Creating a Sample Application

Now let's create a sample application. Create a Windows application and add controls to the form so that the final form looks like Figure 21-3.

click to expand
Figure 21-3: Message Queue Manager form

The Create Queue button reads the name from New Queue Name text box and creates a new queue on the server. Listing 21-4 shows a Create Queue button event handler, which reads the queue name from a text box and creates a private queue. It also sets the priority of the queue based on the user's option selected on the form. The Transactional check box is responsible for creating a transactional queue.

Listing 21-4: Creating a Queue

start example
 Private Sub CreateQueueBtn_Click(ByVal sender As System.Object, _   ByVal e As System.EventArgs) Handles CreateQueueBtn.Click     Dim str As String = String.Empty     Dim trn As Boolean = False     ' If transactional type is true     If CheckBox1.Checked Then       trn = True     End If     ' If queue is private     If RadioButton1.Checked Then       str = ".\Private$\"     End If     str += TextBox1.Text     If Not MessageQueue.Exists(str) Then       currentQueue = MessageQueue.Create(str, trn)       If currentQueue Is Nothing Then         ' Set priority         If RadioButton4.Checked Then           currentQueue.BasePriority = _           Convert.ToInt16(MessagePriority.High)         ElseIf RadioButton5.Checked Then           currentQueue.BasePriority = _           Convert.ToInt16(MessagePriority.Low)         Else           currentQueue.BasePriority = 0         End If         ListBox1.Items.Add(TextBox1.Text)         ListBox1.Update()       End If     End If   End Sub 
end example

The Delete Queue button deletes the queue from the server (see Listing 21-5).

Listing 21-5: Deleting a Queue

start example
 Private Sub DeleteQueBtn_Click(ByVal sender As System.Object, _   ByVal e As System.EventArgs) Handles DeleteQueBtn.Click     Dim str As String = String.Empty     ' If queue is private     If RadioButton1.Checked Then       str = ".\Private$\"     End If     str += TextBox2.Text     ' Create and connect to a public Message Queuing queue.     If MessageQueue.Exists(str) Then       MessageQueue.Delete(str)     End If   End Sub 
end example

The Queue Properties button simply returns the current queue properties (see Listing 21-6).

Listing 21-6: Getting a Queue's Properties

start example
 Private Sub QuePropsBtn_Click(ByVal sender As System.Object, _   ByVal e As System.EventArgs) Handles QuePropsBtn.Click     Dim props As String = "Format Name: " + currentQueue.FormatName     props += ", Base Priority:" + currentQueue.BasePriority.ToString()     props += ", Create Time:" + currentQueue.CreateTime.ToString()     props += ", ID:" + currentQueue.Id.ToString()     props += ", Path:" + currentQueue.Path.ToString()     props += ", Max Size:" + currentQueue.MaximumQueueSize.ToString()     props += ", Transaction:" + currentQueue.Transactional.ToString()     MessageBox.Show(props)   End Sub 
end example

Creating a MessageQueue Instance

The simplest way to create a MessageQueue instance is just drag a queue from the Server Explorer to a form in the form designer. This action adds a MessageQueue component to the form.

But most of the time you'll be creating a MessageQueue instance programmatically. For that, you create a MessageQueue object and set its path. For example, the following code creates a MessageQueue instance programmatically:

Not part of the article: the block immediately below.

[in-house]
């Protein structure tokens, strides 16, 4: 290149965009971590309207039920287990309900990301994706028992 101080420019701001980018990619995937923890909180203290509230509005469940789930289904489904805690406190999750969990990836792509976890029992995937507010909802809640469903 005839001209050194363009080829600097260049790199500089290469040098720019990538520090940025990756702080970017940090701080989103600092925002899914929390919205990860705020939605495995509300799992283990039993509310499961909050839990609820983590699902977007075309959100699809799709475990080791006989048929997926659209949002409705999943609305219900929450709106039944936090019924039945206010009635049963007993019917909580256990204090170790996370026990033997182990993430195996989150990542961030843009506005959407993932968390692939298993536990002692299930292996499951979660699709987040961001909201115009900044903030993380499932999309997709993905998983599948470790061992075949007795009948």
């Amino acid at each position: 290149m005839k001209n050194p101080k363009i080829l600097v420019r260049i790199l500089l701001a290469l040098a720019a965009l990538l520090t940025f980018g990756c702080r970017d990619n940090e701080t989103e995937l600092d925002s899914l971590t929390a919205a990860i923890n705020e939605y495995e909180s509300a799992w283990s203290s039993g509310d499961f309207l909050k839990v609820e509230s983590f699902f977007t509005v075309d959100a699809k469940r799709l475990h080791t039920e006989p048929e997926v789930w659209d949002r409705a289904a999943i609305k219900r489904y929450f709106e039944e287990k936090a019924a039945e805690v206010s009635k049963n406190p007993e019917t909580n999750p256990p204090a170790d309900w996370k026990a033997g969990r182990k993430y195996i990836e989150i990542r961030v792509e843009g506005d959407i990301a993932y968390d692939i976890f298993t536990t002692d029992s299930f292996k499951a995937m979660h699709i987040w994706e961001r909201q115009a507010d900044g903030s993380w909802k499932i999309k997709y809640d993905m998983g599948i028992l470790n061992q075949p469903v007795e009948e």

Dim mq = new MessageQueue() mq.Path = ".\mcbQueue" 

Alternatively, you can also pass the path in the MessageQueue constructor as follows:

 Dim mq = new MessageQueue(".\mcbQueue") 

Setting a Queue's Path

You can create a MessageQueue instance from a path, from a format name, or from a label. Each of these methods has their advantages. For example, in XML Web services, the format name method gives you better performance than the path method. When a queue is disconnected, the path method won't work. You have to use the format method.

The path of queue takes the form servername\queuename. Each type of queue has a unique path. Actually, the path is the combination of machine name and queue name of a queue. You can use the MachineName and QueueName properties of MessageQueue and combine them to get the path of a queue.

Table 21-3 describes the paths for different types of queues.

Table 21-3: Path for Different Types of Queues



Public queue


Private queue


Journal queue


Machine journal queue


Machine dead-letter queue


Machine transactional dead-letter queue



The dot (.) represents the current machine in a path. For example, MessageQueue1.Path=".\mcbQueue" represents the mcbQueue queue on the current machine.

The following code uses the path of the queue:


You can use format names to indicate whether a queue is public or private. The FORMATNAME:PUBLIC=QueueGUID, FORMATNAME:PRIVATE=MachineGUID\QueueNumber, and FORMATNAME:PUBLIC=QueueGUID;JOURNAL names represent public, private, and journal queues, respectively.

The following code sets the path of the queue as a public queue using format names:

 MessageQueue1.Path = "FORMATNAME:PUBLIC=queueGUID" 

You can also use a label name to refer to a queue. The Label property of MessageQueue represents the label of a queue:


Sending and Receiving Messages

The Send method of MessageQueue is responsible for sending a message to the queue. Using these forms, you can even specify the type of MSMQ transaction. The Send message takes the first argument of type Object, which can be a Message object, a text string, or any other message. The Send method has six overloaded forms: